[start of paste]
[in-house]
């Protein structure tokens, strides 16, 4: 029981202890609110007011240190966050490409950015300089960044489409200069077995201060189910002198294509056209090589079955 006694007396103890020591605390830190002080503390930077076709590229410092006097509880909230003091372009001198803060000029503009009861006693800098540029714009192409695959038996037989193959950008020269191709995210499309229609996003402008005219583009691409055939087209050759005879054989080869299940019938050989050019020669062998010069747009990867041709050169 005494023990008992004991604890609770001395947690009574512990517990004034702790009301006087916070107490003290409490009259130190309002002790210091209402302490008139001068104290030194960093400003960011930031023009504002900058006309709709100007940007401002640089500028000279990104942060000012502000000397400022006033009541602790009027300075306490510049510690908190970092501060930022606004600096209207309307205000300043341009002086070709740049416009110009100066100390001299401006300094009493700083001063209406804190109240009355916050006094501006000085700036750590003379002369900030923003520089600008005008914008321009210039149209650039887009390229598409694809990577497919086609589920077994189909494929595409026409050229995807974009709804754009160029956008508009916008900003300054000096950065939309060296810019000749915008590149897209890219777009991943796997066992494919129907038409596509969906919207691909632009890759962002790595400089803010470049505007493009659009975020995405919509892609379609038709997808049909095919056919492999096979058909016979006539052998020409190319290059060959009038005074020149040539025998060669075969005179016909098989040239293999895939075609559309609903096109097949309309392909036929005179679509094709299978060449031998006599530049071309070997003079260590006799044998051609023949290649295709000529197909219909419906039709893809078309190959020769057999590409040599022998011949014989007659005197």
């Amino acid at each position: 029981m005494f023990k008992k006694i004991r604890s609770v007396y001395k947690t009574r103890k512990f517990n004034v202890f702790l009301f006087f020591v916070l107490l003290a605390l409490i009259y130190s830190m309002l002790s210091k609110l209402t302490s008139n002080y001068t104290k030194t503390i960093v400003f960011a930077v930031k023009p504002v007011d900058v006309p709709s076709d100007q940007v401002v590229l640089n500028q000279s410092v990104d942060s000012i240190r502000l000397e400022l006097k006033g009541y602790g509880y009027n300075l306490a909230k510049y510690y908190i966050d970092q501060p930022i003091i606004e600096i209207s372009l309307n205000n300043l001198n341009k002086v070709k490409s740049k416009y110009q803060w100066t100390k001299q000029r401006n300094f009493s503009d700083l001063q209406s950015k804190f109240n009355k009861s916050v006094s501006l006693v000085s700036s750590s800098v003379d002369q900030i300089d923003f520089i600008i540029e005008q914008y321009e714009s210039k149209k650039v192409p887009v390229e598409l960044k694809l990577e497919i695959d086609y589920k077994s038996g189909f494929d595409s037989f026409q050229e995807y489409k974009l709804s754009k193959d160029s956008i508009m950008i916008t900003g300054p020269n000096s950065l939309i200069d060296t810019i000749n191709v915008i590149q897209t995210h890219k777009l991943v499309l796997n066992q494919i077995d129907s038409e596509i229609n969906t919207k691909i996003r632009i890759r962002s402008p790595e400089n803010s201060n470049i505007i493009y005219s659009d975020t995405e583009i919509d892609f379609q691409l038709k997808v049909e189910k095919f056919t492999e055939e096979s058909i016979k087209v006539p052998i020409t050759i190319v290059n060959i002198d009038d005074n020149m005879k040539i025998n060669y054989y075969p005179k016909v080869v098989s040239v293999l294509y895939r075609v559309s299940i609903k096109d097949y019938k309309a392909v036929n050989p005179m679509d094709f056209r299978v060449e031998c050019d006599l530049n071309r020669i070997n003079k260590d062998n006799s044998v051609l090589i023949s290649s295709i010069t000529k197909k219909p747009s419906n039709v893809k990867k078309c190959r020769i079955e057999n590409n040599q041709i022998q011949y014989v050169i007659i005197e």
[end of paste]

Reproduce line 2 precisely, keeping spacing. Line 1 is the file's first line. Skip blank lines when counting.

């Protein structure tokens, strides 16, 4: 029981202890609110007011240190966050490409950015300089960044489409200069077995201060189910002198294509056209090589079955 006694007396103890020591605390830190002080503390930077076709590229410092006097509880909230003091372009001198803060000029503009009861006693800098540029714009192409695959038996037989193959950008020269191709995210499309229609996003402008005219583009691409055939087209050759005879054989080869299940019938050989050019020669062998010069747009990867041709050169 005494023990008992004991604890609770001395947690009574512990517990004034702790009301006087916070107490003290409490009259130190309002002790210091209402302490008139001068104290030194960093400003960011930031023009504002900058006309709709100007940007401002640089500028000279990104942060000012502000000397400022006033009541602790009027300075306490510049510690908190970092501060930022606004600096209207309307205000300043341009002086070709740049416009110009100066100390001299401006300094009493700083001063209406804190109240009355916050006094501006000085700036750590003379002369900030923003520089600008005008914008321009210039149209650039887009390229598409694809990577497919086609589920077994189909494929595409026409050229995807974009709804754009160029956008508009916008900003300054000096950065939309060296810019000749915008590149897209890219777009991943796997066992494919129907038409596509969906919207691909632009890759962002790595400089803010470049505007493009659009975020995405919509892609379609038709997808049909095919056919492999096979058909016979006539052998020409190319290059060959009038005074020149040539025998060669075969005179016909098989040239293999895939075609559309609903096109097949309309392909036929005179679509094709299978060449031998006599530049071309070997003079260590006799044998051609023949290649295709000529197909219909419906039709893809078309190959020769057999590409040599022998011949014989007659005197």